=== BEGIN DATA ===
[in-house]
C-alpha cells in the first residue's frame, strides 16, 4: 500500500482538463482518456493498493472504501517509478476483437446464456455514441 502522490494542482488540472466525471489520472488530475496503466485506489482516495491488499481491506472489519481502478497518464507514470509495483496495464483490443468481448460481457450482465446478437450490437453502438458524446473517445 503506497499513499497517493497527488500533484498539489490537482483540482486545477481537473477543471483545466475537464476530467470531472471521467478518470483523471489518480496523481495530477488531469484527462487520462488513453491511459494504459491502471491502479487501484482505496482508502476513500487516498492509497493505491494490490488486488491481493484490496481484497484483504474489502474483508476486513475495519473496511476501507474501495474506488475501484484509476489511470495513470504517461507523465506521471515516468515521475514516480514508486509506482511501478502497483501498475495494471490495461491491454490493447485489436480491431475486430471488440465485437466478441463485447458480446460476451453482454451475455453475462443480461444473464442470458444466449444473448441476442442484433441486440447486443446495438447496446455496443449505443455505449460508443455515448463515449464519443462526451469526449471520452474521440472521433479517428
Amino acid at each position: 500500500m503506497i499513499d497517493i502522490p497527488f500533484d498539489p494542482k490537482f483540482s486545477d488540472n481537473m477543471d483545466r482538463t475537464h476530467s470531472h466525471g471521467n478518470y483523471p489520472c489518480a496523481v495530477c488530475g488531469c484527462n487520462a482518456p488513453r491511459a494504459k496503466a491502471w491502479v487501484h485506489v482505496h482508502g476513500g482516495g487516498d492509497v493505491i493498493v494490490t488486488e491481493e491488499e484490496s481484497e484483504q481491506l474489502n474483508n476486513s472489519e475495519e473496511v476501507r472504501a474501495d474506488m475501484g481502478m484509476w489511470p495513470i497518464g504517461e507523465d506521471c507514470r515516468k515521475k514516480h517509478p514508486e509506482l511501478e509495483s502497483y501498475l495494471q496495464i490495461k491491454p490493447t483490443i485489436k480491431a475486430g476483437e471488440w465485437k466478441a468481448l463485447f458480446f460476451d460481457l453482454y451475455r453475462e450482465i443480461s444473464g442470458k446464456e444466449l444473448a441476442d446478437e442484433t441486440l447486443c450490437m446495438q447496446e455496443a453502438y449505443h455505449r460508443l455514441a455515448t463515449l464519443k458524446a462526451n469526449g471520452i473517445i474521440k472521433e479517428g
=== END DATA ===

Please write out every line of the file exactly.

[in-house]
C-alpha cells in the first residue's frame, strides 16, 4: 500500500482538463482518456493498493472504501517509478476483437446464456455514441 502522490494542482488540472466525471489520472488530475496503466485506489482516495491488499481491506472489519481502478497518464507514470509495483496495464483490443468481448460481457450482465446478437450490437453502438458524446473517445 503506497499513499497517493497527488500533484498539489490537482483540482486545477481537473477543471483545466475537464476530467470531472471521467478518470483523471489518480496523481495530477488531469484527462487520462488513453491511459494504459491502471491502479487501484482505496482508502476513500487516498492509497493505491494490490488486488491481493484490496481484497484483504474489502474483508476486513475495519473496511476501507474501495474506488475501484484509476489511470495513470504517461507523465506521471515516468515521475514516480514508486509506482511501478502497483501498475495494471490495461491491454490493447485489436480491431475486430471488440465485437466478441463485447458480446460476451453482454451475455453475462443480461444473464442470458444466449444473448441476442442484433441486440447486443446495438447496446455496443449505443455505449460508443455515448463515449464519443462526451469526449471520452474521440472521433479517428
Amino acid at each position: 500500500m503506497i499513499d497517493i502522490p497527488f500533484d498539489p494542482k490537482f483540482s486545477d488540472n481537473m477543471d483545466r482538463t475537464h476530467s470531472h466525471g471521467n478518470y483523471p489520472c489518480a496523481v495530477c488530475g488531469c484527462n487520462a482518456p488513453r491511459a494504459k496503466a491502471w491502479v487501484h485506489v482505496h482508502g476513500g482516495g487516498d492509497v493505491i493498493v494490490t488486488e491481493e491488499e484490496s481484497e484483504q481491506l474489502n474483508n476486513s472489519e475495519e473496511v476501507r472504501a474501495d474506488m475501484g481502478m484509476w489511470p495513470i497518464g504517461e507523465d506521471c507514470r515516468k515521475k514516480h517509478p514508486e509506482l511501478e509495483s502497483y501498475l495494471q496495464i490495461k491491454p490493447t483490443i485489436k480491431a475486430g476483437e471488440w465485437k466478441a468481448l463485447f458480446f460476451d460481457l453482454y451475455r453475462e450482465i443480461s444473464g442470458k446464456e444466449l444473448a441476442d446478437e442484433t441486440l447486443c450490437m446495438q447496446e455496443a453502438y449505443h455505449r460508443l455514441a455515448t463515449l464519443k458524446a462526451n469526449g471520452i473517445i474521440k472521433e479517428g